My Love-Hate Relationship With Sending My Kids Back to School

mother and son with backpack

The last school bell rings, and I exhale for the first time in 10 months. Gone are the crazy mornings of dragging kids out of bed, packing lunches they might actually eat, and battling the dreaded drop-off line where anarchy is defined. Gone are my nights of homework-checking and feeding my kids as I drive to multiple activities. Late June is freedom; schedules are tossed aside and quality, unstructured family time begins.

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The first morning of summer break rivals Christmas. I wake up and peacefully contemplate what I will accomplish this summer -- our summer is a blank canvas and I am da Vinci. Nestled in my bed, I bask in the freedom as my two boys, Alex and Zach, fly into my room asking, "Mommy, what are we doing today?" I blissfully look at them and enthusiastically present multiple options.

For the next seven weeks, I happily pack the beach totes, igloo coolers, and my car. I enthusiastically take my kids and their friends wherever they want to go. The sweet sound of laughter enables me to overlook the mess that accumulates in the car and our home, as I think, I never want this time to end.

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But somewhere around mid-August, after the millionth time I ask them to pick up their toys, untangle fishing poles, and mediate ridiculous arguments, I am ready to snap. The bounce in my step has become more like an elephant stomp. Unstructured, quality family time takes its toll and I think, We’ve hit the proverbial "too much of a good thing."

My mornings -- on a slow decline over the past week -- are on par with a dental visit instead of Christmas. One day I roll out of bed praying the kids are still asleep. I attempt to sneak a peaceful cup of coffee before they bombard me with the dreaded question that now makes my skin crawl. I open the pantry and mounds of stuff fly out at me. I shove it all back in, remembering that laundry list of things I wanted to accomplish, and think, I will organize it when they go back to school.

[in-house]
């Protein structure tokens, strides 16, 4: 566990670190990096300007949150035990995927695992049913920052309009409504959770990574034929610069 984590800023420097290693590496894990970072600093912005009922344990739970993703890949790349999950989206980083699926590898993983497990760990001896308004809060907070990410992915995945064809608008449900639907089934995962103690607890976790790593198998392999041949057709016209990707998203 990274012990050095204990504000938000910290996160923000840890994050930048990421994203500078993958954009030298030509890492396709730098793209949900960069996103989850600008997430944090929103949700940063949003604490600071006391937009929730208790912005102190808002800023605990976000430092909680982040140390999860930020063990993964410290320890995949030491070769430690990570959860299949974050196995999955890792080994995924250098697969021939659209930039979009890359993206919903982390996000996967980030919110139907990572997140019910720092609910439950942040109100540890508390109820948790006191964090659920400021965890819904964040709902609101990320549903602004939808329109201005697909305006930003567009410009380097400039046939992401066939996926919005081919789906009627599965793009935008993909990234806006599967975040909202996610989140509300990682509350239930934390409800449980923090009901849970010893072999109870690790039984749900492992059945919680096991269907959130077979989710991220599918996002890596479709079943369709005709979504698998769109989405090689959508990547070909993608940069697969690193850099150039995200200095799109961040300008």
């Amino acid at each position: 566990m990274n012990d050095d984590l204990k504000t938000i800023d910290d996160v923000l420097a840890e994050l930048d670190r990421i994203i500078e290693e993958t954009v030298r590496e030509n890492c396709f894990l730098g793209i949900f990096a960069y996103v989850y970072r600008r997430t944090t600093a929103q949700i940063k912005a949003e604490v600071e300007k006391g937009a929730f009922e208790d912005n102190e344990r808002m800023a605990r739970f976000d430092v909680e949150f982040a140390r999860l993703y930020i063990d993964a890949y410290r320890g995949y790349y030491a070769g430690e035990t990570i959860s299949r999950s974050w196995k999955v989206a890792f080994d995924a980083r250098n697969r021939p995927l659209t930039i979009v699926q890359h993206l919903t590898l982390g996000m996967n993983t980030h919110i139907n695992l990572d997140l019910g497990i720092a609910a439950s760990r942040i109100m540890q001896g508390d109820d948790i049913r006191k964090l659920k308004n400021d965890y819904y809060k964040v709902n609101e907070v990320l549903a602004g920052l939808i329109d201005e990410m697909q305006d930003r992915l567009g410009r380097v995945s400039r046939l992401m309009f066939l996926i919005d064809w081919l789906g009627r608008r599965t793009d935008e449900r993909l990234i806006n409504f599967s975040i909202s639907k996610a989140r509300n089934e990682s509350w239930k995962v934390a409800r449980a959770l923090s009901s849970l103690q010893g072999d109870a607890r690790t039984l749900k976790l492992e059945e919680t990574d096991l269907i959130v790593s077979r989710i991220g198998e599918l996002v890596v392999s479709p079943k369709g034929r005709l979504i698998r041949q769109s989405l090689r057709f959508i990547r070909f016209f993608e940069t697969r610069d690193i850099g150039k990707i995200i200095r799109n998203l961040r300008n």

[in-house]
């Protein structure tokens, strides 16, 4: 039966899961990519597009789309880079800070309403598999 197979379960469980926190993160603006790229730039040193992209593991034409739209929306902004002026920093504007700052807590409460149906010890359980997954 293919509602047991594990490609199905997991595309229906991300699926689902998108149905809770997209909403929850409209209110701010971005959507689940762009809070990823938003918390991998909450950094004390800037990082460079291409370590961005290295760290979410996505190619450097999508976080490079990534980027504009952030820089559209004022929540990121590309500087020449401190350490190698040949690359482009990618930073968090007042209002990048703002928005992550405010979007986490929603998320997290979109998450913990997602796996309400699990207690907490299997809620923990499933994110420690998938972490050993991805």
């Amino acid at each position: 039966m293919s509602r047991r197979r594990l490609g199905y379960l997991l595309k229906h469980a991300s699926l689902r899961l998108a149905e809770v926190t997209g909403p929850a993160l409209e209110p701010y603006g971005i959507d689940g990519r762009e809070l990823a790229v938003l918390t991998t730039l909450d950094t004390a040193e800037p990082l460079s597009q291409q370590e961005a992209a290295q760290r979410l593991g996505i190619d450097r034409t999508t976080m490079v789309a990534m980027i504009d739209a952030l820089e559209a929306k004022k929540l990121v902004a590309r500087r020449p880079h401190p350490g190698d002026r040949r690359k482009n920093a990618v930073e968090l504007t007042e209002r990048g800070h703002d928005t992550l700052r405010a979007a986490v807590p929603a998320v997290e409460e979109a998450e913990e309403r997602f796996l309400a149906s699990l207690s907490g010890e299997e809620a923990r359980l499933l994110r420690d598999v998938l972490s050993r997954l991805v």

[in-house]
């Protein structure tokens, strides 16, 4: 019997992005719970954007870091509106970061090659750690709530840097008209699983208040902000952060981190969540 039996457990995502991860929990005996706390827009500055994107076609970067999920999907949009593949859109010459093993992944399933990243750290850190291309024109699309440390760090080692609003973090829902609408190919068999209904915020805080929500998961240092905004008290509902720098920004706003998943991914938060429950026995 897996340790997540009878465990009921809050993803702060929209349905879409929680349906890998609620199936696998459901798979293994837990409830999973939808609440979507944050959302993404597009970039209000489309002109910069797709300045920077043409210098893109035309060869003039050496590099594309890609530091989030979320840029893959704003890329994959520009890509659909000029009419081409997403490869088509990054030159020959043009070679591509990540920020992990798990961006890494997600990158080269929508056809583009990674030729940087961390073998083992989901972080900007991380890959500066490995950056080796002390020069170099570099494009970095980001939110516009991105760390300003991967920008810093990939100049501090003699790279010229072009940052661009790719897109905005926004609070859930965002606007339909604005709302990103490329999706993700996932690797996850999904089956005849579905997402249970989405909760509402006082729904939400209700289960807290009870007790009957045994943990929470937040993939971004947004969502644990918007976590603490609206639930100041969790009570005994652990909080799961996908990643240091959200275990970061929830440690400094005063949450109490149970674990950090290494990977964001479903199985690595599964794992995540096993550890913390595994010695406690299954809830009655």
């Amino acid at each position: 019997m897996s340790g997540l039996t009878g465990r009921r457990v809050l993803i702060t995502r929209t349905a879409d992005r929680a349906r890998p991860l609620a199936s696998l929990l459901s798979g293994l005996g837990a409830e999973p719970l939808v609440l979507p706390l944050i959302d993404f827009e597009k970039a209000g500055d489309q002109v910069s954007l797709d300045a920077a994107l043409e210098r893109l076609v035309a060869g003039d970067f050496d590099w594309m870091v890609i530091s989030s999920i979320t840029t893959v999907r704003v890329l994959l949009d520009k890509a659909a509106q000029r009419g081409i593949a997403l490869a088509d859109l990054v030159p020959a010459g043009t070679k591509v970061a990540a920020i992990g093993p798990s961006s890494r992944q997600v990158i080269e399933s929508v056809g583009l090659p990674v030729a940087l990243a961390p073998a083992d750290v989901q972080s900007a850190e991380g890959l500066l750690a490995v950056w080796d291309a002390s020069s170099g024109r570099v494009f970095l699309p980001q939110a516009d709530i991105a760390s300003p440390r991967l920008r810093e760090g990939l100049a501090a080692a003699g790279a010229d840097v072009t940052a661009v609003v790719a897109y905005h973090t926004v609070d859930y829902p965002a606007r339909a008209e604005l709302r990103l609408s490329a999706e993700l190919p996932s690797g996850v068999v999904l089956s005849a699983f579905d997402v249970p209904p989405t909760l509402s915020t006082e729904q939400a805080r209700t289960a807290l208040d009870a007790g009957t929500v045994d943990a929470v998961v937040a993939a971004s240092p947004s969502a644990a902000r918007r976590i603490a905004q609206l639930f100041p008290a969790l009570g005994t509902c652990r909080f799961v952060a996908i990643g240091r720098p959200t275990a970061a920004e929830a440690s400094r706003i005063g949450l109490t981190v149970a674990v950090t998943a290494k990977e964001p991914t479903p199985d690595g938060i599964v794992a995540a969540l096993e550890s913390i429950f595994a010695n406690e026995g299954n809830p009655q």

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Alex and Zach trudge down the stairs arguing and they walk right past me. I stay silently unnoticed for about two seconds before Alex interrupts my peace: "What are we doing today?"

I fight rolling my eyes as I sip my coffee. I list a few options with zero enthusiasm. Every suggestion earns an immediate rejection. I snap and enthusiastically declare, "We are going school shopping!"

A horrified look is shared between my boys and they are unified. Later, in the "Back to School" aisle, I breathe deeply and relish the scents of a new school year. The structure I couldn't wait to leave in June is now the very thing I desire. There is a noticeable spring in my step, as I peruse the cardboard displays holding a myriad of school supplies. I call out, "Look, boys -- scented markers!"

Wearing frowns bigger than my smile, Alex and Zach chant behind me, "It's too soon to get this stuff!"

All I can think is, Finally they are agreeing on something.

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They come closer to me, in a panic, alternating their ideas: "Mom we need to go to the beach, go for that hike, and can we go to that place with the rides and mini golf?"

I put my hand up to stop the deluge but they don't relent. "PLEASE, just one LAST time!" they plead, wearing their best angelic faces.

I don't respond as I think, I won't make it through 'one last time'!

Another mom, looking eerily similar to me, saunters down our aisle, her two downtrodden girls in tow. The mom happily dictates the list of items they need for school. I feel her joy and we exchange a knowing smile as I hear her girls mutter sadly, "We don’t want school to start yet." Suddenly, like a frying pan to the face, I get it. My cherubs aren’t experiencing "too much of a good thing"; they're just sad over summer's ending.

I stop and turn to the boys. "Okay, let's do this later. What 'last' do you want to do first?”

 

Celeste Chin left the corporate world to raise her children and eventually pursue a career in writing. Also a substitute teacher, she lives in New Jersey with her two teenage boys. Celeste recently completed writing her first children's novel, for children 9 to 12 years old. Her favorite hobbies surround spending time with her sons, either on the golf course, skiing, hiking, or kayaking, just to name a few.


Image via iStock.com/Nadezhda1906

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